Near-unanimous votes in either chamber of Congress on legislation more substantial than naming post offices and the like are rare. But one noteworthy such tally took place in the Senate last week.
In a 97-1 vote (Kentucky’s Rand Paul was the lone holdout), senators overwhelmingly approved the Telephone Robocall Abuse Criminal Enforcement and Deterrence Act, pithily acronymed TRACED. The legislation would empower law enforcement to more effectively tackle robocallers, and raise civil penalties to as much as $10,000 per call.
Despite the introduction of the “Do Not Call” registry in 2003, robocalls — computer-dialed mass messages to telephones — still interrupt the daily lives of Americans nationwide. If you answer the phone and hear a recorded message, that’s a robocall — a computer, if not quite a robot, calling you, not another human being.
Billions of such unwanted calls are made each year, either because citizens haven’t offered their numbers to the “Do Not Call” registry or because unscrupulous sellers and scammers ignore the registry’s rules, which is not uncommon.
Most, if not all, of us have received robocalls about political issues, from candidates running for office, or from tzedakos and mosdos asking for donations or notifying us of events and other information. These robocalls are legally permitted, and will continue to be even if the TRACED bill becomes law. But, even now, if the recording is a sales message and one hasn’t given written permission to receive calls from the company on the other end, the call is illegal. In addition to the phone calls being unlawful, their pitch most likely is a scam.
The Federal Trade Commission and the Federal Communications Commission have said they receive more complaints from consumers about illegal robocalls than anything else every year.
Robocalls often come from scammers seeking to steal personal information from consumers, and have particularly targeted vulnerable populations like senior citizens. Other scams involve repeatedly calling a number and hanging up, prompting the harassed call recipient to call the number back, connecting him to a pay-per-minute number. Authorities recommend that people pay close attention to their phone bills to help ensure that they haven’t somehow been charged for calls initiated by scammers.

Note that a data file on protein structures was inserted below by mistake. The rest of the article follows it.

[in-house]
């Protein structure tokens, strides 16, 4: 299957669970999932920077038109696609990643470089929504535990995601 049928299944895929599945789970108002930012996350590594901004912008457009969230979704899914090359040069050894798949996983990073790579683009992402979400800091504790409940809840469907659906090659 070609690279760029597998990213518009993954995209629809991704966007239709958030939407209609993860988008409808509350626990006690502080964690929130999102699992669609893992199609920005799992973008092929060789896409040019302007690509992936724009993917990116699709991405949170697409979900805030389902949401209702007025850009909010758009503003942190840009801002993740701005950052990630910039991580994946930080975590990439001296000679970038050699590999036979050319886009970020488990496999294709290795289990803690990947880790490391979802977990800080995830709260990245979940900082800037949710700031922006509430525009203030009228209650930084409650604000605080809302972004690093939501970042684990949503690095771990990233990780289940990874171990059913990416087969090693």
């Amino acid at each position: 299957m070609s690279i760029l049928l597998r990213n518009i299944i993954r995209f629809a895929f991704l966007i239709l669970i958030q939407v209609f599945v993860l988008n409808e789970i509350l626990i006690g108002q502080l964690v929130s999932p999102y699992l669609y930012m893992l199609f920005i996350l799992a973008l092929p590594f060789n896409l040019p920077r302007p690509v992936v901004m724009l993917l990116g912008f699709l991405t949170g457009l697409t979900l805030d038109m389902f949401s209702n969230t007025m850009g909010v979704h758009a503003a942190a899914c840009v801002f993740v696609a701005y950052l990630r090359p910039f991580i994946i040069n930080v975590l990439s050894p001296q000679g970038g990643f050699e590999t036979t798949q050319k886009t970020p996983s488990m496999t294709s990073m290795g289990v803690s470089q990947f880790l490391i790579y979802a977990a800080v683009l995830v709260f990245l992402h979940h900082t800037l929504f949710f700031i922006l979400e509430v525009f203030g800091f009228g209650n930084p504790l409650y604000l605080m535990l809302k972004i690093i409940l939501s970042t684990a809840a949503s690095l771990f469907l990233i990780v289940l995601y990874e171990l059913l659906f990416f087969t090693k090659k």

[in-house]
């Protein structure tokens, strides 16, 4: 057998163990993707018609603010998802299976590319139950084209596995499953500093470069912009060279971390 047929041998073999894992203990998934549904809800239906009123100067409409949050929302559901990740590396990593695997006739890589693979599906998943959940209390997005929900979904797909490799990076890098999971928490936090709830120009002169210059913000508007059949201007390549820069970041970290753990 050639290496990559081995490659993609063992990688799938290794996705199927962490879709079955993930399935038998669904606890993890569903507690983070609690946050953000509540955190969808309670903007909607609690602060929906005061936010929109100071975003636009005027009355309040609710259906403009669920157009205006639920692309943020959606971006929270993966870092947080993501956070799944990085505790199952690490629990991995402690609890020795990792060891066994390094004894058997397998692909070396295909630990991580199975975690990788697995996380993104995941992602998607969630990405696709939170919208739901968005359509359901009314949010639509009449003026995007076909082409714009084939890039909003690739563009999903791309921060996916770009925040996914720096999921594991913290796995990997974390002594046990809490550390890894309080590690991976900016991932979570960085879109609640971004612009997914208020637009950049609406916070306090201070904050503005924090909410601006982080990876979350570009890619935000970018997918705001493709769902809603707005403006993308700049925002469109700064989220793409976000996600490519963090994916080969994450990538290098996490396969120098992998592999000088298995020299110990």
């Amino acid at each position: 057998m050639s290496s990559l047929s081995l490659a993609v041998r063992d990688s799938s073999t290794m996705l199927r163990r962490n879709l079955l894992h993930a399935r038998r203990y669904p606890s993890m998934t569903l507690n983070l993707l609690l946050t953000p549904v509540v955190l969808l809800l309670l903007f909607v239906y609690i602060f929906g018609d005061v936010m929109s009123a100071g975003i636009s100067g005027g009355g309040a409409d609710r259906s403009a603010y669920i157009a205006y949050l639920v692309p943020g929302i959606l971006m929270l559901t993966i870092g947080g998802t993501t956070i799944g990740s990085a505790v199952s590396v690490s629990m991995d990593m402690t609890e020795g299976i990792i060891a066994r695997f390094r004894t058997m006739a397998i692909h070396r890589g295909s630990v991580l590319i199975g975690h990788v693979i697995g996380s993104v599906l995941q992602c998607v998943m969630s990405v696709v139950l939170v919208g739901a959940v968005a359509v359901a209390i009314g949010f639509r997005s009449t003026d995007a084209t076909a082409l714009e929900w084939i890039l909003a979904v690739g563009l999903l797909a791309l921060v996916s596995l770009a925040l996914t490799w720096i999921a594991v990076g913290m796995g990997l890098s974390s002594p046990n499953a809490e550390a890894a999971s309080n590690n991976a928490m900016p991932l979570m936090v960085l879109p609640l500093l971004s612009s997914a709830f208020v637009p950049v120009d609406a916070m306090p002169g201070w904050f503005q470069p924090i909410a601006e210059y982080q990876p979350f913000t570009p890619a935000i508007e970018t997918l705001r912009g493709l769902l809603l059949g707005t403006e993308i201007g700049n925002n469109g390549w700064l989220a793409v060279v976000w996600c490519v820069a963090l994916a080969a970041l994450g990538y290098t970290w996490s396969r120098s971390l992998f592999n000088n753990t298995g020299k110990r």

The current bill now goes to the House of Representatives, where other anti-robocall bills have been circulating, for further consideration.
Should it or a similar bill be passed by the House and signed by the President, both of which seem likely, the TRACED Act would set up an inter-agency group that includes the Federal Communications Commission, Federal Trade Commission, the Consumer Financial Protection Bureau, the State Department, the Commerce Department and state attorneys general, to address the problem.
The FCC would also be tasked with proposing new rules to protect people from receiving unwanted calls and messages from unauthenticated numbers. And the legislation would extend the statute of limitations on unsolicited robocalls from two to three years.
Lawmakers during the previous Congress held three hearings and passed 13 bills aimed at curtailing robocalls, but the current measure is the most significant piece of legislation to address the issue so far.
The TRACED legislation would also accelerate the rollout of so-called “call authentication” technologies, which could cut down on the number of calls coming from unverified numbers by authenticating callers using their own phone numbers and eliminating those from spammers using phone numbers they don’t rightfully own.
Robocalls, as noted, are legally made in the U.S. to home phones only by political parties, unaffiliated campaigns, registered charitable organizations, unions and individual citizens. Political robocalls are also exempt from the “Do Not Call” registry. But FCC regulations currently prohibit anyone, including charities, politicians and political parties, from making robocalls to cell phone numbers without the recipients’ prior consent.
All robocalls, moreover, irrespective of their nature, must identify who is initiating the calls and include a telephone number or address to reach the caller. Those requirements, however, are generally honored more in the breach than in the observance.
For most Americans, unwanted robocalls are essentially just a nuisance. For members of our own community, they are a more serious issue, as we greatly value every moment of our time and are hard-pressed to give our children or aged parents the care and attention they need, and to engage in Torah study and other religious obligations. Interruptions of our days generally aren’t interruptions of leisure time but of engagement in truly important things.
It is unlikely that the TRACED legislation will put an end to robocalls. Criminals are adept at finding ways to circumvent measures aimed at thwarting them. But any effort to curb the huge and growing incidence of unwanted robocalls is well worth the government’s time and effort.